By Bengt Nordstrom, Co-Founder and CEO of independent telecoms business consultancy Northstream
Over the past decade, telcos have faced tough competition and disruption from OTT players who’ve launched cloud-based voice and messaging services to rival the telcos’ own.
While these services have eroded telcos’ traditional voice and messaging revenues, they’ve also bolstered the telcos’ primary business today - data.
Now a new challenge to operators is gathering pace: Under-The-Top (UTT) disruption.
These are new initiatives and technologies aimed at operators’ core business of connectivity.
A UTT initiative can stem from anywhere, but the prevalent trend is for technology giants like Google and Facebook to test out new connectivity-related business models and trial new technologies.
How much of a threat are these UTTs to operators’ core business?
Do they threaten operators’ very existence: or are they merely a wake-up call to encourage operators to get back to work?
UTT disruptions generally fall into three categories of connectivity.
The first, pipefication, covers initiatives which disrupt the established sales channel and risk weakening or breaking the relationship between telcos and users.
From a device perspective, the obvious example of this is Apple and its SIM and eSIM offerings for its iPad products: the Apple-made SIM supports wireless services from multiple operators, which the user then selects from an on-screen menu, removing the need to install a SIM provided by the carrier itself.
From a network perspective, “Wi-Fi first” MVNOs are growing in popularity as Wi-Fi hotspots increase. Likewise, embedded cellular connectivity in IoT devices – everything from an e-book to a connected car – affects the telco-end user relationship as connectivity gradually becomes an inherent part of products.
End users expect these devices and products to “just work”, regardless of the access technology or provider.
However, this trend towards Wi-Fi preference isn’t new.
According to Cisco’s Visual Networking Index 2016, 60 percent of all global traffic from mobile-connected devices was offloaded to a fixed network using either Wi-Fi or femtocells.
Wi-Fi offloading benefits telcos, and Wi-Fi first MVNOs will still have to purchase wholesale connectivity from telcos.
In this sense, pipefication initiatives don’t directly threaten telcos’ core business: they might, however, affect business models.
The second category is replacement – that is, initiatives that alter how businesses, consumers or things get connected, which in turn impacts how and by whom networks are built and operated.
Google is experimenting with Google Fiber for broadband, and also Project Loon, which uses a network of balloons to extend coverage in rural areas.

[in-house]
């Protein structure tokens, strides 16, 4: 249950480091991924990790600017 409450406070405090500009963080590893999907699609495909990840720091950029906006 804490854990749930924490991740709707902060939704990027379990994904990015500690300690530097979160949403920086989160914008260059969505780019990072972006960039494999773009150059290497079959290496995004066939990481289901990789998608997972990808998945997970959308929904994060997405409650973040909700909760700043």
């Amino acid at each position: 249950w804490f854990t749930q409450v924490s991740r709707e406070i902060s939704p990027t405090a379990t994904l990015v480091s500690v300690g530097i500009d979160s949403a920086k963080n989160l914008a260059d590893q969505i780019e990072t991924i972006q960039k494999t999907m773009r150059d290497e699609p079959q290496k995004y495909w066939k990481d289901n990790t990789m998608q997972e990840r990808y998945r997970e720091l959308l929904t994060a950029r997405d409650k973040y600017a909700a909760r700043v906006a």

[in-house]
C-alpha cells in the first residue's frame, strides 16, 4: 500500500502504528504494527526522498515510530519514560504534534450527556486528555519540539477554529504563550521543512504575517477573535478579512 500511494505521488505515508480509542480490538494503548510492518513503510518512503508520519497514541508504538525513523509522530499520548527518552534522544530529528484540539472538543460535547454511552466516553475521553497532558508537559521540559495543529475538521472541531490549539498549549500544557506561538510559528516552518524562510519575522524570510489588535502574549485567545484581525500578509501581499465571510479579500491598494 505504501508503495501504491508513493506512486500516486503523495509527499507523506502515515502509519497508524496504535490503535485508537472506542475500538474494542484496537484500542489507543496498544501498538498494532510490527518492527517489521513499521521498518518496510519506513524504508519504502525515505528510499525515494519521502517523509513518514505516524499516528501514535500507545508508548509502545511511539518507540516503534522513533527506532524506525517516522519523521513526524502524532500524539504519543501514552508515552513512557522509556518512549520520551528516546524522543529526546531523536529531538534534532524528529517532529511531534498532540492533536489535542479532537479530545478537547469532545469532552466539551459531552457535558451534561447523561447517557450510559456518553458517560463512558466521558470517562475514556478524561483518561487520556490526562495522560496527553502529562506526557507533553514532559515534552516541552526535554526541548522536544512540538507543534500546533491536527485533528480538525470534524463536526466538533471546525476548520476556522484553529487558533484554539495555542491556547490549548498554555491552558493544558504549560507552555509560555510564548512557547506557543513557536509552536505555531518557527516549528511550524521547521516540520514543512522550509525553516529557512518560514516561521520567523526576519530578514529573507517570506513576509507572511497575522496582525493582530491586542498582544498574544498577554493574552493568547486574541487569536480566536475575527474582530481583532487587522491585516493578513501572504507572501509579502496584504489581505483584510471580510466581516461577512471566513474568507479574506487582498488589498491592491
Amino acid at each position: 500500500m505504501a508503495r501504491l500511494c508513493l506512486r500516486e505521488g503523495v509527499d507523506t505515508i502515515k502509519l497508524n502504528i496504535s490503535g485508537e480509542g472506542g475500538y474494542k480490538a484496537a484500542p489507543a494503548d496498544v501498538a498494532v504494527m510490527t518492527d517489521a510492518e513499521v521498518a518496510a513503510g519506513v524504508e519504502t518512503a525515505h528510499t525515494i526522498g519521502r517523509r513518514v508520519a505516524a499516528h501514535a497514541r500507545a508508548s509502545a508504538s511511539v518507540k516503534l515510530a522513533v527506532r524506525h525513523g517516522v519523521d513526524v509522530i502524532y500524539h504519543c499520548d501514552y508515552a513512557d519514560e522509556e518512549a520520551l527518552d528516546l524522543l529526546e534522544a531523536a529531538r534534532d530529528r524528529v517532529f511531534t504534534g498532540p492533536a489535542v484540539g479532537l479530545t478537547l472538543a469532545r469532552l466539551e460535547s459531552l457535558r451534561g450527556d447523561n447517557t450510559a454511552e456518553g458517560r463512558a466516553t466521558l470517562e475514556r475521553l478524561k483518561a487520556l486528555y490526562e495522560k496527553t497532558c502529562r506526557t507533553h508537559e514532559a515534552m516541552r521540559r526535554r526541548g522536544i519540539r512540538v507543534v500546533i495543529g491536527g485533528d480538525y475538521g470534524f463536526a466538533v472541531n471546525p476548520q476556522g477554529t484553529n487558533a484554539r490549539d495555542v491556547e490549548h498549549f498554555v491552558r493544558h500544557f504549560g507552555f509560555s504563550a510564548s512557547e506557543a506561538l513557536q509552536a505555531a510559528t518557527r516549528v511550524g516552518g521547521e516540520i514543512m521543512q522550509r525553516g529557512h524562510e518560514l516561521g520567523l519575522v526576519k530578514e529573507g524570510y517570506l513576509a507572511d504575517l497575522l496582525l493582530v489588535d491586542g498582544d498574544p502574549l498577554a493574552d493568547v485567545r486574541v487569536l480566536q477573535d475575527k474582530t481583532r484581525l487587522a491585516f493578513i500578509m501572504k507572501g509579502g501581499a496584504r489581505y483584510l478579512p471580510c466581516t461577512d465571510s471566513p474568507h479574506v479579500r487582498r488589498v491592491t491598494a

Global communications provider OneWeb and aroespace company SpaceX are separately planning to launch satellites into orbit to deliver high-speed internet.
Meanwhile, Facebook is testing solar-powered planes to deliver internet access to remote areas.
These connectivity replacement UTTs, which are focused on connecting people in rural, hard-to-reach places, could be complementary to telcos’ existing networks.
On the other hand, a UTT that can provide broadband in urban areas at a cheaper rate than the average telco could be genuinely disruptive.
How can telcos respond to replacement? They must keep prices down.
When it comes to the IoT, LPWAN and mesh network providers today offer low-cost, low-power connectivity alternatives to cellular IoT networks.
However, despite the growing hype surrounding the likes of Sigfox and LoRa, the IoT only represents a small amount of revenue for telcos.
Based on Northstream’s own analysis, the IoT will likely contribute less than five percent of their overall revenue in the next few years.
Finally, initiatives around the the third connectivity category, democratisation, may lower the barriers for entry into the connectivity business.
They are often related to network infrastructure, like Facebook’s OpenCellular wireless access platform, which could drive down equipment prices for telcos - but which might also make it easier for new players to build their own infrastructure.
In addition, open-source NFV/SDN initiatives are re-designing how network services are deployed and operated.
The Linux Foundation’s ONAP and OPNFV programmes, the Open Compute Project (OCP), as well as operators’ own work on SDN, in partnership with Google, are reimagining everything from the telco hardware to how networks and services are orchestrated.
While there’s a sense of co-operation between telcos, vendors and new players, there’s also the concern of competition.
That said, the forays into the connectivity landscape by internet giants are likely to be exploratory only, and are an attempt to influence operators and put pressure on them to provide cheaper and faster connectivity.
In general, UTT initiatives will only pose a threat to those operators who don’t adapt to the changing connectivity landscape, at a time when it is increasingly important to focus on providing high-quality, fair-value connectivity services.
No amount of differentiated OTT offerings will compensate for a less-than-stellar mobile broadband experience, or justify extravagant data price tags either.
For those telcos who stay up-to-date on the new developments and latest changes in the connectivity landscape, and who also focus on providing connectivity services which meet and exceed the expectations of consumers, the UTT initiatives of Google, Facebook and others are not a serious and credible threat.